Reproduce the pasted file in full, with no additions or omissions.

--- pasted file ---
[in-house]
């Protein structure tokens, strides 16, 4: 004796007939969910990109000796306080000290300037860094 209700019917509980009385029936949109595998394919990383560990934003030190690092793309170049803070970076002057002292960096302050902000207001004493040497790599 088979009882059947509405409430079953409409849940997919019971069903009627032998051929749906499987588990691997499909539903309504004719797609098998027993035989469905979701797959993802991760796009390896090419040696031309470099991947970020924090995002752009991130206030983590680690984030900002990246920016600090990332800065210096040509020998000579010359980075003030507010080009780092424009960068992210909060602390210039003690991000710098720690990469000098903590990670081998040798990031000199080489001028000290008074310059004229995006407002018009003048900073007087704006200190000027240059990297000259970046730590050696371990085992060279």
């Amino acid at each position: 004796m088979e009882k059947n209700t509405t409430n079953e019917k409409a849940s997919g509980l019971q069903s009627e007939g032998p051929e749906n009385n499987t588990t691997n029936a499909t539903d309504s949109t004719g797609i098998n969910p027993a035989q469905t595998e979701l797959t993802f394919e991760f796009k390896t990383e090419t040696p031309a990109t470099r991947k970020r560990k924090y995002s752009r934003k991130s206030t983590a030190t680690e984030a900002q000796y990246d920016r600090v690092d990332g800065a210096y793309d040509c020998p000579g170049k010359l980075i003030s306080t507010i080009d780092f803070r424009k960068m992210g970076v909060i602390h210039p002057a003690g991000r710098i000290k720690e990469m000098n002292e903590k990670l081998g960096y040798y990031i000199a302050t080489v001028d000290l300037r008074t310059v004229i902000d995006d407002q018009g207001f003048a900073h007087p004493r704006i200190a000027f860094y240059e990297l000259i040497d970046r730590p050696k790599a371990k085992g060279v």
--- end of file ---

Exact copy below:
[in-house]
């Protein structure tokens, strides 16, 4: 004796007939969910990109000796306080000290300037860094 209700019917509980009385029936949109595998394919990383560990934003030190690092793309170049803070970076002057002292960096302050902000207001004493040497790599 088979009882059947509405409430079953409409849940997919019971069903009627032998051929749906499987588990691997499909539903309504004719797609098998027993035989469905979701797959993802991760796009390896090419040696031309470099991947970020924090995002752009991130206030983590680690984030900002990246920016600090990332800065210096040509020998000579010359980075003030507010080009780092424009960068992210909060602390210039003690991000710098720690990469000098903590990670081998040798990031000199080489001028000290008074310059004229995006407002018009003048900073007087704006200190000027240059990297000259970046730590050696371990085992060279």
């Amino acid at each position: 004796m088979e009882k059947n209700t509405t409430n079953e019917k409409a849940s997919g509980l019971q069903s009627e007939g032998p051929e749906n009385n499987t588990t691997n029936a499909t539903d309504s949109t004719g797609i098998n969910p027993a035989q469905t595998e979701l797959t993802f394919e991760f796009k390896t990383e090419t040696p031309a990109t470099r991947k970020r560990k924090y995002s752009r934003k991130s206030t983590a030190t680690e984030a900002q000796y990246d920016r600090v690092d990332g800065a210096y793309d040509c020998p000579g170049k010359l980075i003030s306080t507010i080009d780092f803070r424009k960068m992210g970076v909060i602390h210039p002057a003690g991000r710098i000290k720690e990469m000098n002292e903590k990670l081998g960096y040798y990031i000199a302050t080489v001028d000290l300037r008074t310059v004229i902000d995006d407002q018009g207001f003048a900073h007087p004493r704006i200190a000027f860094y240059e990297l000259i040497d970046r730590p050696k790599a371990k085992g060279v």